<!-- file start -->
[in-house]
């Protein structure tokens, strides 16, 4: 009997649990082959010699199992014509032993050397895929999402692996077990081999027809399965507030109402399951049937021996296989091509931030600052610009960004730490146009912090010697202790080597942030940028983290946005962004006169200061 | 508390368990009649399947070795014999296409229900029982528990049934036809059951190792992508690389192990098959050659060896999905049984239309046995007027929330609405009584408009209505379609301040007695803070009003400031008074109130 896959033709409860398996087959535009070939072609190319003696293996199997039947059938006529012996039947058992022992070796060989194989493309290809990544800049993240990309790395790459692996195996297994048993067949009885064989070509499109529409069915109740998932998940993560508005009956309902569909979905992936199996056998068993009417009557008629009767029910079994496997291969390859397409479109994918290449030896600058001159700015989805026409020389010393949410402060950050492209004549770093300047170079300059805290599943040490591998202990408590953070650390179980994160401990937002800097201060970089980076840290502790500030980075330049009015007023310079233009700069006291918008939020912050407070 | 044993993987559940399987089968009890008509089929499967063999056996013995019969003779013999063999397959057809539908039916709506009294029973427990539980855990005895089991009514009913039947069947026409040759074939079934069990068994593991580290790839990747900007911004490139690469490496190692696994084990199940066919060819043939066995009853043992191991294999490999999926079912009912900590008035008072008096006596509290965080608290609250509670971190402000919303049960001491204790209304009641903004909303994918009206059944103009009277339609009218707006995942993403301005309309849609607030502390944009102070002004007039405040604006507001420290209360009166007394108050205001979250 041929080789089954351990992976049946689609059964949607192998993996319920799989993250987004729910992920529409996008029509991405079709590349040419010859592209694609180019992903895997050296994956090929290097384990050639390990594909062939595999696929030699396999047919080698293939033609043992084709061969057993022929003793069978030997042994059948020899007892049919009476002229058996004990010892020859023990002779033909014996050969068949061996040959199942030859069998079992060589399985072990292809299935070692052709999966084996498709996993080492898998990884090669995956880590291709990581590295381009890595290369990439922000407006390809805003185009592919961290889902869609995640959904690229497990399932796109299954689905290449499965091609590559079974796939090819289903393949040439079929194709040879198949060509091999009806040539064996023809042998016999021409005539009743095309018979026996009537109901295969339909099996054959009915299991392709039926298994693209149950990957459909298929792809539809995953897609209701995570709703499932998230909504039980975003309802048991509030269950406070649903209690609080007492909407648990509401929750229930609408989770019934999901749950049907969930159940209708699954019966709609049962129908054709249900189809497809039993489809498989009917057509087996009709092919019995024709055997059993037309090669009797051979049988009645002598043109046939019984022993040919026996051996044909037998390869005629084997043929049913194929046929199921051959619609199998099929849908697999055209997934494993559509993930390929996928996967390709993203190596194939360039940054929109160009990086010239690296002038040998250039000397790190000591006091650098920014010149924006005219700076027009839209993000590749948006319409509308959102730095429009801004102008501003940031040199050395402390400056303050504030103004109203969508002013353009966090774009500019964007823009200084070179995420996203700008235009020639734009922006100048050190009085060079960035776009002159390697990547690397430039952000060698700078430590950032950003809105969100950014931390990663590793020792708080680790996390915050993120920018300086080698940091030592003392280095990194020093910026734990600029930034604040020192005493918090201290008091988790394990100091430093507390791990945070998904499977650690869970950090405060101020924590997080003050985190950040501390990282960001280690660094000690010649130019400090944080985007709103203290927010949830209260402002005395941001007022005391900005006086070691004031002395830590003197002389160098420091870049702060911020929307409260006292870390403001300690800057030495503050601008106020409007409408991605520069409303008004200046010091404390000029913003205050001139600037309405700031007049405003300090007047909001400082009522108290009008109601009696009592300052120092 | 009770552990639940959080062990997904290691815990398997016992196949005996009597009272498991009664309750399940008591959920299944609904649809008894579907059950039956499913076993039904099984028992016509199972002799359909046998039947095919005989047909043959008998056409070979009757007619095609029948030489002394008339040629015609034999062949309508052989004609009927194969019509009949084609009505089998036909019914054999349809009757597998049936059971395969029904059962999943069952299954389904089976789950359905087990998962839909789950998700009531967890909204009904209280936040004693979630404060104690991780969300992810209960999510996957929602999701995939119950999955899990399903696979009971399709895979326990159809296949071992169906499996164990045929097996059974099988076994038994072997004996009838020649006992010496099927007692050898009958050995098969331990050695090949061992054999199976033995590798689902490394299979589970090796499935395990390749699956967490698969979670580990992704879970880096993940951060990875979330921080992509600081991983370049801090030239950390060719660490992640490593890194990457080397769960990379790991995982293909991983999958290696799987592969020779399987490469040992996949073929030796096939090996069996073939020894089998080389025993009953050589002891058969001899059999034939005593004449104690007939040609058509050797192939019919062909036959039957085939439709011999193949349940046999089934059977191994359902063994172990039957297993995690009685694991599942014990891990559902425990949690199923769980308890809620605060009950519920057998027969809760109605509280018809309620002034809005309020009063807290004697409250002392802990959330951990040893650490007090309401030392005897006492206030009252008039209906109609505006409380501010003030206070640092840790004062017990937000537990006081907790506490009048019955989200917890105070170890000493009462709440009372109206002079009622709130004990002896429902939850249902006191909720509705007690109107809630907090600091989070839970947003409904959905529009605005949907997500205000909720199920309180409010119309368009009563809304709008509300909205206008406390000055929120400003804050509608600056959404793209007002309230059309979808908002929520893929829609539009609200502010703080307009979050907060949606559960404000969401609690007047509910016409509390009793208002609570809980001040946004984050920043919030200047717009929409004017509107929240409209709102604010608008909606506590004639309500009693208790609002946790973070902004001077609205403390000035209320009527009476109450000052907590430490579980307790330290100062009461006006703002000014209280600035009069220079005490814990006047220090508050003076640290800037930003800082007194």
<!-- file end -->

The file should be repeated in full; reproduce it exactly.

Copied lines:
[in-house]
């Protein structure tokens, strides 16, 4: 009997649990082959010699199992014509032993050397895929999402692996077990081999027809399965507030109402399951049937021996296989091509931030600052610009960004730490146009912090010697202790080597942030940028983290946005962004006169200061 | 508390368990009649399947070795014999296409229900029982528990049934036809059951190792992508690389192990098959050659060896999905049984239309046995007027929330609405009584408009209505379609301040007695803070009003400031008074109130 896959033709409860398996087959535009070939072609190319003696293996199997039947059938006529012996039947058992022992070796060989194989493309290809990544800049993240990309790395790459692996195996297994048993067949009885064989070509499109529409069915109740998932998940993560508005009956309902569909979905992936199996056998068993009417009557008629009767029910079994496997291969390859397409479109994918290449030896600058001159700015989805026409020389010393949410402060950050492209004549770093300047170079300059805290599943040490591998202990408590953070650390179980994160401990937002800097201060970089980076840290502790500030980075330049009015007023310079233009700069006291918008939020912050407070 | 044993993987559940399987089968009890008509089929499967063999056996013995019969003779013999063999397959057809539908039916709506009294029973427990539980855990005895089991009514009913039947069947026409040759074939079934069990068994593991580290790839990747900007911004490139690469490496190692696994084990199940066919060819043939066995009853043992191991294999490999999926079912009912900590008035008072008096006596509290965080608290609250509670971190402000919303049960001491204790209304009641903004909303994918009206059944103009009277339609009218707006995942993403301005309309849609607030502390944009102070002004007039405040604006507001420290209360009166007394108050205001979250 041929080789089954351990992976049946689609059964949607192998993996319920799989993250987004729910992920529409996008029509991405079709590349040419010859592209694609180019992903895997050296994956090929290097384990050639390990594909062939595999696929030699396999047919080698293939033609043992084709061969057993022929003793069978030997042994059948020899007892049919009476002229058996004990010892020859023990002779033909014996050969068949061996040959199942030859069998079992060589399985072990292809299935070692052709999966084996498709996993080492898998990884090669995956880590291709990581590295381009890595290369990439922000407006390809805003185009592919961290889902869609995640959904690229497990399932796109299954689905290449499965091609590559079974796939090819289903393949040439079929194709040879198949060509091999009806040539064996023809042998016999021409005539009743095309018979026996009537109901295969339909099996054959009915299991392709039926298994693209149950990957459909298929792809539809995953897609209701995570709703499932998230909504039980975003309802048991509030269950406070649903209690609080007492909407648990509401929750229930609408989770019934999901749950049907969930159940209708699954019966709609049962129908054709249900189809497809039993489809498989009917057509087996009709092919019995024709055997059993037309090669009797051979049988009645002598043109046939019984022993040919026996051996044909037998390869005629084997043929049913194929046929199921051959619609199998099929849908697999055209997934494993559509993930390929996928996967390709993203190596194939360039940054929109160009990086010239690296002038040998250039000397790190000591006091650098920014010149924006005219700076027009839209993000590749948006319409509308959102730095429009801004102008501003940031040199050395402390400056303050504030103004109203969508002013353009966090774009500019964007823009200084070179995420996203700008235009020639734009922006100048050190009085060079960035776009002159390697990547690397430039952000060698700078430590950032950003809105969100950014931390990663590793020792708080680790996390915050993120920018300086080698940091030592003392280095990194020093910026734990600029930034604040020192005493918090201290008091988790394990100091430093507390791990945070998904499977650690869970950090405060101020924590997080003050985190950040501390990282960001280690660094000690010649130019400090944080985007709103203290927010949830209260402002005395941001007022005391900005006086070691004031002395830590003197002389160098420091870049702060911020929307409260006292870390403001300690800057030495503050601008106020409007409408991605520069409303008004200046010091404390000029913003205050001139600037309405700031007049405003300090007047909001400082009522108290009008109601009696009592300052120092 | 009770552990639940959080062990997904290691815990398997016992196949005996009597009272498991009664309750399940008591959920299944609904649809008894579907059950039956499913076993039904099984028992016509199972002799359909046998039947095919005989047909043959008998056409070979009757007619095609029948030489002394008339040629015609034999062949309508052989004609009927194969019509009949084609009505089998036909019914054999349809009757597998049936059971395969029904059962999943069952299954389904089976789950359905087990998962839909789950998700009531967890909204009904209280936040004693979630404060104690991780969300992810209960999510996957929602999701995939119950999955899990399903696979009971399709895979326990159809296949071992169906499996164990045929097996059974099988076994038994072997004996009838020649006992010496099927007692050898009958050995098969331990050695090949061992054999199976033995590798689902490394299979589970090796499935395990390749699956967490698969979670580990992704879970880096993940951060990875979330921080992509600081991983370049801090030239950390060719660490992640490593890194990457080397769960990379790991995982293909991983999958290696799987592969020779399987490469040992996949073929030796096939090996069996073939020894089998080389025993009953050589002891058969001899059999034939005593004449104690007939040609058509050797192939019919062909036959039957085939439709011999193949349940046999089934059977191994359902063994172990039957297993995690009685694991599942014990891990559902425990949690199923769980308890809620605060009950519920057998027969809760109605509280018809309620002034809005309020009063807290004697409250002392802990959330951990040893650490007090309401030392005897006492206030009252008039209906109609505006409380501010003030206070640092840790004062017990937000537990006081907790506490009048019955989200917890105070170890000493009462709440009372109206002079009622709130004990002896429902939850249902006191909720509705007690109107809630907090600091989070839970947003409904959905529009605005949907997500205000909720199920309180409010119309368009009563809304709008509300909205206008406390000055929120400003804050509608600056959404793209007002309230059309979808908002929520893929829609539009609200502010703080307009979050907060949606559960404000969401609690007047509910016409509390009793208002609570809980001040946004984050920043919030200047717009929409004017509107929240409209709102604010608008909606506590004639309500009693208790609002946790973070902004001077609205403390000035209320009527009476109450000052907590430490579980307790330290100062009461006006703002000014209280600035009069220079005490814990006047220090508050003076640290800037930003800082007194």